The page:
They illustrate the potential change as follows:

Pineapple Expresses sound like a topic dear to Steve Sadlov’s heart. One nuance in this explanation that I wonder about is that it doesn’t mention precipitation coming from the north. Some of the local meteorological information on the White Mountains mentions patterns that differ from southern California.

For example, the following account associates “Tonopah lows” with snowfall in the White Mountains – incorporating White Mountain precipitation patterns more with Nevada precipitation than California precipitation (at Quelccaya in Peru, the precipitation also comes from the east):

When a surface low-pressure center forms in western Nevada accompanied by an upper trough that deepens excessively to form a cyclone over the region — a weather pattern known locally as a “Tonopah low” — a northeasterly to southeasterly flow often brings continental polar air or recycled maritime polar air, low clouds, and snowfall to the White-Inyo Range. When such storms involve moist Pacific air, they usually bring heavy snowfall to the region; some of the biggest snowstorms recorded in the White Mountains have occurred in such circulation patterns. Precipitation from closed cyclones over the region is most frequent in spring, resulting in a spring (April or May) precipitation maximum in much of the Great Basin, in contrast to the pronounced winter maximum in the Sierra Nevada.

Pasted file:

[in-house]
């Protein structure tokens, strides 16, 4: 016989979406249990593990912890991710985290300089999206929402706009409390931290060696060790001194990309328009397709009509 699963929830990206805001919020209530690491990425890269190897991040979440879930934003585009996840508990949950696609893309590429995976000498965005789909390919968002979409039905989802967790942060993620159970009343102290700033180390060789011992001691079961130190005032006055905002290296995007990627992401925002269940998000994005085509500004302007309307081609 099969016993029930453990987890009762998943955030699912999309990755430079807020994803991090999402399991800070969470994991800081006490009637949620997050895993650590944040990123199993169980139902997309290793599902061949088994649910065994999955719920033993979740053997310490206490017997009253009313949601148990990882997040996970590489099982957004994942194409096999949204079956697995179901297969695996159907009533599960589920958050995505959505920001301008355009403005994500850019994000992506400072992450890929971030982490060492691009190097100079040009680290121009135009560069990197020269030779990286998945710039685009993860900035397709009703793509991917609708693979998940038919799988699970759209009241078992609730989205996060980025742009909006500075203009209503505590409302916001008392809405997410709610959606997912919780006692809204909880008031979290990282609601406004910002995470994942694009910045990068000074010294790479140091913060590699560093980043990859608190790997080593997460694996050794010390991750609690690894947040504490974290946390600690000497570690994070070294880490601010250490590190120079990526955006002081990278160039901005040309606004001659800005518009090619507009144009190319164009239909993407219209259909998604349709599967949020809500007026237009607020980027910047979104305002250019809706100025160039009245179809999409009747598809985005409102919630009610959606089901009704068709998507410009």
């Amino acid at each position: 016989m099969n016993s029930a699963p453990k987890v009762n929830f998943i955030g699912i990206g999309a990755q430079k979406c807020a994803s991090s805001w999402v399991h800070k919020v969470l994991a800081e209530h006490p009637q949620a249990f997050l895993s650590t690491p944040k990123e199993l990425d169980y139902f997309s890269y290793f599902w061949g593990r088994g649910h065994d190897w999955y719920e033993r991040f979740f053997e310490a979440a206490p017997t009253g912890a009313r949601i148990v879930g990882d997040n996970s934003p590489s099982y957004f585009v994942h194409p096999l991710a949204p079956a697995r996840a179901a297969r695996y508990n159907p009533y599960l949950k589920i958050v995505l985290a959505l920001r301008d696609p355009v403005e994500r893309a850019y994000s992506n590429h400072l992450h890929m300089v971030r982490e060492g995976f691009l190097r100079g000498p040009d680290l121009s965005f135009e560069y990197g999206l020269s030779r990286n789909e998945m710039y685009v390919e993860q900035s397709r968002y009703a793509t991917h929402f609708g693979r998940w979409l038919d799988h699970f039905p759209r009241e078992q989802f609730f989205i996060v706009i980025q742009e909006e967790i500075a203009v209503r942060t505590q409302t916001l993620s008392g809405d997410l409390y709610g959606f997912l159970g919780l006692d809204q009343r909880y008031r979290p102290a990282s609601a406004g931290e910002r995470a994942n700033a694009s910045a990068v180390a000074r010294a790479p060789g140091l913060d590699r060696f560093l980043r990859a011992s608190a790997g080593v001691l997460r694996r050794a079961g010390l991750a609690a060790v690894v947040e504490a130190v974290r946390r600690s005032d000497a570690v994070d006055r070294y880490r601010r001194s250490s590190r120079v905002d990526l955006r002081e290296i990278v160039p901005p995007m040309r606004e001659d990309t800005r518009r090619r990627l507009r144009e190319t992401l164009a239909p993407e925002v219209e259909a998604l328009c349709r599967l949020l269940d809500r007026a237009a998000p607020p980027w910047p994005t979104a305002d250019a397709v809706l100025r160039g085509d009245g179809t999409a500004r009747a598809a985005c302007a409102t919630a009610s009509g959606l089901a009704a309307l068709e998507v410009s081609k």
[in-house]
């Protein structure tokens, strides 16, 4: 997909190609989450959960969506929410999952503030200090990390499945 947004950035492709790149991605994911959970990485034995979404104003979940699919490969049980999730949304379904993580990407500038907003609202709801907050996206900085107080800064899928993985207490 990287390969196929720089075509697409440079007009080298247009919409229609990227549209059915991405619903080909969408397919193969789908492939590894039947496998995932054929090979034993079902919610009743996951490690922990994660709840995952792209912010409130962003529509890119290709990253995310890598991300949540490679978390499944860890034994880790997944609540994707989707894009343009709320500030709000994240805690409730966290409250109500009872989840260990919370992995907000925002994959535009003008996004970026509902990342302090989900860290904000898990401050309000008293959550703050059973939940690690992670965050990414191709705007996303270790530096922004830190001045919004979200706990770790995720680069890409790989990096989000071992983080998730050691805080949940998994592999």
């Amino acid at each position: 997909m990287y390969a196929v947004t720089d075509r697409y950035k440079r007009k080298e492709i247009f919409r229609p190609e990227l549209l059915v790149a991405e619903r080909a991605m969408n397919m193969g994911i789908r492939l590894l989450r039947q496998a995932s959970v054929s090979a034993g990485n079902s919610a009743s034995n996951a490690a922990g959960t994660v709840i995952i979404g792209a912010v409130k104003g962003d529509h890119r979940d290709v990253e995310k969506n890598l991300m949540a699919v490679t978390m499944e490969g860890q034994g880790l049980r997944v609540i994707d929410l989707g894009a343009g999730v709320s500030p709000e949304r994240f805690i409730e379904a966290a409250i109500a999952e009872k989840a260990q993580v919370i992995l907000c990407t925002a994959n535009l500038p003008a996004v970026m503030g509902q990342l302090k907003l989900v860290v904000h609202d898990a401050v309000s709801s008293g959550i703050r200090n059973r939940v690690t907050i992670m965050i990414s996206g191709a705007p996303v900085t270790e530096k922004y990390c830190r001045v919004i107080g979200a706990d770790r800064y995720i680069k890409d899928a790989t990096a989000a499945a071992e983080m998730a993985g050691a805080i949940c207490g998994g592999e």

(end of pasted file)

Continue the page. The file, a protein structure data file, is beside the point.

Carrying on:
On infrequent occasions, usually several years apart (e.g., January 1937, January 1949, December 1972, February 1989, and December 1990), a long northerly fetch of air may bring an invasion of true Arctic air from interior Alaska or the Yukon. These episodes bring record cold temperatures to the White-Inyo Range and adjacent valleys; at such times minimum temperatures may dip to -25°F (-31°C) or below.

Most winters include one or two episodes of “warm storms,” periods of a few to several days in which very moist tropical air reaches California from the vicinity of Hawaii. In these events the freezing level may be above 10,000 ft (3,000 m), and the heavy rainfall may result in widespread flooding in much of California. It is during such storms that heavy rime icing may form on trees, structures, and power lines on high mountain ridges. This is caused by the combined effect of strong winds and supercooled clouds (composed of water droplets at air temperatures below freezing). The cloud droplets freeze on contact, building great formations of ice that grow into the direction of the wind.